Considering the low volume of seminal plasma obtained from each ejaculation, all samples collected in each month were pooled. Thus, this approach allowed us to have enough volume for all analysis of the seminal plasma components. Concentrations of Ca2+, P, Mg and total protein were determined using commercial kits (Labtest Diagnóstica SA, Lagoa Santa, MG, Brazil) and those of citric acid and fructose, using Espermoteste® kits (InVitro Diagnostic S/A, Itabira-MG, Brazil), as described previously (Catunda et al., 2009). Phospholipase A2 activity was quantified according to adaptations of the method published by De Haas et al. (1968). First, we prepared a solution containing one egg yolk in 50mL of distilled water. From this stock, 15mL was removed, mixed with 10mL of 0.03M sodium deoxycholate, 1mL of 0.6M CaCl2 and distilled water q.s.q. in 100mL, pH 7.8-8.0. A 10mL aliquot of this final solution was added to 20µL of goat seminal plasma and pH was measured (PHS-3B, pHTEK). We analyzed the time required for a 0.03 pH unit decrease and then added 3µL of 0.11N NaOH. The methodology was carried out continuously during three minutes. After this, we averaged the time gaps between each time measured during the assay. This average was in turn multiplied by a correction factor to determine the total consumption of NaOH/minute/each 20µL aliquot of seminal plasma. For every sample, phospholipase A2 activity was determined three times and the average of these repetitions was used for statistical analysis.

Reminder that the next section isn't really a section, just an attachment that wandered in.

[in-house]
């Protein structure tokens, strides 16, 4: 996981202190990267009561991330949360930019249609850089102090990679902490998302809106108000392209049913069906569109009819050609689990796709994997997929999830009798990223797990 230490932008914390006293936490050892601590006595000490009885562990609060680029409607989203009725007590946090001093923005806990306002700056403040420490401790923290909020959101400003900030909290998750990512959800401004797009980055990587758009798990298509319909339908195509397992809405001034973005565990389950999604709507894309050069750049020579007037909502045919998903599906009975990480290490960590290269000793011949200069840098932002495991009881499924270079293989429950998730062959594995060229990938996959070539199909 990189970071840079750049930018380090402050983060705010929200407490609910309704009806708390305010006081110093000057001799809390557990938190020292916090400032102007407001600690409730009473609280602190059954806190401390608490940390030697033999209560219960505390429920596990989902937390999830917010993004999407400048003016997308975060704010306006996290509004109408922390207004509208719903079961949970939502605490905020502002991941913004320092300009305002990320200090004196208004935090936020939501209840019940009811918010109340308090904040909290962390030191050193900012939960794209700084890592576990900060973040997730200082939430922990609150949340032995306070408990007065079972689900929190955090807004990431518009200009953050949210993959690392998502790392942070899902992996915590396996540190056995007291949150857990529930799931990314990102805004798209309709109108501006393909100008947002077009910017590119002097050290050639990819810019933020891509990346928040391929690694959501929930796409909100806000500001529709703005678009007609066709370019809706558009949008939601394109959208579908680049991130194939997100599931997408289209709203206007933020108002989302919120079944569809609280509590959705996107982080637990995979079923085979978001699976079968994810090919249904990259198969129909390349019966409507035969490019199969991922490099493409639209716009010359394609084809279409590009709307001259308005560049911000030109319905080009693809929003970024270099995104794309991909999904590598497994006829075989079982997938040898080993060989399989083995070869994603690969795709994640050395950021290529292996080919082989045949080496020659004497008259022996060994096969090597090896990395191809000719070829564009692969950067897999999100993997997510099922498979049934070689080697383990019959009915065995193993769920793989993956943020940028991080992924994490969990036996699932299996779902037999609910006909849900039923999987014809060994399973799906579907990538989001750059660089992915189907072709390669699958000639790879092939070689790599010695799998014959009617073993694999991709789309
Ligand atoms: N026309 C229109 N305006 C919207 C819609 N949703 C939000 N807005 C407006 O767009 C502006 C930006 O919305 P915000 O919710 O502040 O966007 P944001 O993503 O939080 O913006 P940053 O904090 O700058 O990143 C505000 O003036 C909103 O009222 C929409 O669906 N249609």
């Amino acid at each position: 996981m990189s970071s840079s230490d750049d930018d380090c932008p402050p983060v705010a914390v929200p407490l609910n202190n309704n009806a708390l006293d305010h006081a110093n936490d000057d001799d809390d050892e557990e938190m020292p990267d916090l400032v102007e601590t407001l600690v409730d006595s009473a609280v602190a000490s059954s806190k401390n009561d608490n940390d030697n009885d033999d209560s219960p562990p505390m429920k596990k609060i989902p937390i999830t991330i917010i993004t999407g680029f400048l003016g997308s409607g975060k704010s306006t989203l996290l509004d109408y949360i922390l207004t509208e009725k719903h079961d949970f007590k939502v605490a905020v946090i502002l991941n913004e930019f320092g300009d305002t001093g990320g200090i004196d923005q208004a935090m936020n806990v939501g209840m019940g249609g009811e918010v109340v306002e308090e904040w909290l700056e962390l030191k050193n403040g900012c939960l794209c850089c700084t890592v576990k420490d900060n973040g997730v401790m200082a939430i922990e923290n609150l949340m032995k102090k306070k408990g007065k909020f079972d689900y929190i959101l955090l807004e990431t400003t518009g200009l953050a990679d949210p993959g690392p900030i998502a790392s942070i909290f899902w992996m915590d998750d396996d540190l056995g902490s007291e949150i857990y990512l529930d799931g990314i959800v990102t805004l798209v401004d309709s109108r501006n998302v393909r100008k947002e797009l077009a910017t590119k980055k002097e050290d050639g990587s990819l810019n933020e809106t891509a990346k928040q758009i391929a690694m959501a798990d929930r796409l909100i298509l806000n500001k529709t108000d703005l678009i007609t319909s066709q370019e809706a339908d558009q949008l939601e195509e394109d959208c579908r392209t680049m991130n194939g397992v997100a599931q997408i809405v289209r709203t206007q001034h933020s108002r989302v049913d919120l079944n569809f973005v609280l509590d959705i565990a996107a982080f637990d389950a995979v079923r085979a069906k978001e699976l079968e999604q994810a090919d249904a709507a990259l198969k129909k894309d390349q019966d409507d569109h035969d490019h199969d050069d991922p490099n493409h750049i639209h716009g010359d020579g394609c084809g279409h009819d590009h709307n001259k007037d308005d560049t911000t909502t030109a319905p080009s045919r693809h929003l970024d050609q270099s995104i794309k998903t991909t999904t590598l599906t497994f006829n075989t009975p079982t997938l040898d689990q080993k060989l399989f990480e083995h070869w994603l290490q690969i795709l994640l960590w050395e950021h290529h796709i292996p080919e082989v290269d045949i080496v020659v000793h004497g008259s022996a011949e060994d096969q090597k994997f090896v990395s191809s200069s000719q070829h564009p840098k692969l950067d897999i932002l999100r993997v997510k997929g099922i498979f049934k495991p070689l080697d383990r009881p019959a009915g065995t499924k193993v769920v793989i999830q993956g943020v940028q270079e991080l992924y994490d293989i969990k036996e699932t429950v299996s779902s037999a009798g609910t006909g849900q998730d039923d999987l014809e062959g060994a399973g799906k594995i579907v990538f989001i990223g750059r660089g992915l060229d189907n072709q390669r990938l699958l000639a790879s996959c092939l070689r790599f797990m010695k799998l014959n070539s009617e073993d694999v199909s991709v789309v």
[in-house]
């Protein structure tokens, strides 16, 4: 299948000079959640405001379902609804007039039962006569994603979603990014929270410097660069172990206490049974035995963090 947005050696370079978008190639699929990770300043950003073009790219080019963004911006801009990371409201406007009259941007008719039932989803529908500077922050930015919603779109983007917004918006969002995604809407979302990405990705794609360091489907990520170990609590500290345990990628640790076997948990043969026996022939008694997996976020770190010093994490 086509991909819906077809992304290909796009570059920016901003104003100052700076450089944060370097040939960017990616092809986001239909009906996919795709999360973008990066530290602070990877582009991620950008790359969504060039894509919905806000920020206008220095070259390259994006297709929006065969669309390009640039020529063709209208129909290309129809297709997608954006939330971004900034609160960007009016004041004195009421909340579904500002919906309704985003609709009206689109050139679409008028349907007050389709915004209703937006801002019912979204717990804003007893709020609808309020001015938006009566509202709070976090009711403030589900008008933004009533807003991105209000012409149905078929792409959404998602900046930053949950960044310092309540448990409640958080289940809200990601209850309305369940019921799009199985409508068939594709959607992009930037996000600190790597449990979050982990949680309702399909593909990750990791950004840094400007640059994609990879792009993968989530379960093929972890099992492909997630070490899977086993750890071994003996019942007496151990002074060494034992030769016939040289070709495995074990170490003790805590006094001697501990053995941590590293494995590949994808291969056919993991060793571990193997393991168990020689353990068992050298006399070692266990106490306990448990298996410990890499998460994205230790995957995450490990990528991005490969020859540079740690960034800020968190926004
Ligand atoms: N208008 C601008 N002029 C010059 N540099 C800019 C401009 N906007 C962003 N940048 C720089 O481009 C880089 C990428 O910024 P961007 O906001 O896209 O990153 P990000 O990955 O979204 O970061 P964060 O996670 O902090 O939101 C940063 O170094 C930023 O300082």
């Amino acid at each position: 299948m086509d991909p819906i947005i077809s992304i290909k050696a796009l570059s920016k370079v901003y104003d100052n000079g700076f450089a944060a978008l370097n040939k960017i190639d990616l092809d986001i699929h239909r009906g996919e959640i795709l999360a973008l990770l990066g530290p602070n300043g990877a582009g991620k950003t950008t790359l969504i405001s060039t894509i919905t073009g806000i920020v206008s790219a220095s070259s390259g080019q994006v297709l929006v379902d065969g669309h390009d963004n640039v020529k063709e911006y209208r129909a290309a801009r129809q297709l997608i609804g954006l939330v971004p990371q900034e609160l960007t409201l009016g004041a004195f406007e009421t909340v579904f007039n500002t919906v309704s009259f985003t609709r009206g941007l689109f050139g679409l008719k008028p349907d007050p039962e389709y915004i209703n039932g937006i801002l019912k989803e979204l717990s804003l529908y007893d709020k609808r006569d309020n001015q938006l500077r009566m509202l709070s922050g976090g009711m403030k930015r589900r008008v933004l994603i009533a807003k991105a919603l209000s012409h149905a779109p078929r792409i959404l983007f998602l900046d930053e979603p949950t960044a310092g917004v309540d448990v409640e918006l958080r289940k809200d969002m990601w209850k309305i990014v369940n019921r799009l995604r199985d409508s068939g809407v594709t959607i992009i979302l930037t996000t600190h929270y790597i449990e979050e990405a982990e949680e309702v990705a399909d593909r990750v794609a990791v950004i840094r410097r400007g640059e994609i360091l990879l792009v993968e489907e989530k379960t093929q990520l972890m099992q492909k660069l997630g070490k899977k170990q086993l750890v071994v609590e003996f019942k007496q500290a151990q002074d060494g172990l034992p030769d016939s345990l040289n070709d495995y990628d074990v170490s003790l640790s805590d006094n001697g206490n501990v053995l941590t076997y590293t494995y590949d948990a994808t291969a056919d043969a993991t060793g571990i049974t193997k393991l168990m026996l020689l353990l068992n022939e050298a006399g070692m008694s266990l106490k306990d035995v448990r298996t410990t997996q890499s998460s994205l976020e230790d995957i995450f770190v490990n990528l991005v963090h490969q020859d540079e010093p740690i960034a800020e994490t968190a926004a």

Variations in semen parameters and components of seminal plasma as related to season of the year were evaluated by analysis of variance and Tukey statistical test SAS (Statistical..., 2008). Variables defined as sperm motility and DMR were transformed in arcsen to fit normality requirements. Also, we used Pearson's method to estimate the correlations among sperm parameters and seminal plasma components (fructose, citric acid, total protein, Ca2+, P, Mg, and PLA2 activity) within each season of the year SAS (Statistical..., 2008). Correlations were considered significant with p values <0.05.



In the case of fresh semen samples, the percentage of sperm with normal morphology was significantly higher (P<0.001) during the rainy season when compared to those collected in the dry season, but ejaculate volume, sperm motility, vigor and sperm concentrations did not differ between those periods of the year (P<0.05; Table 1).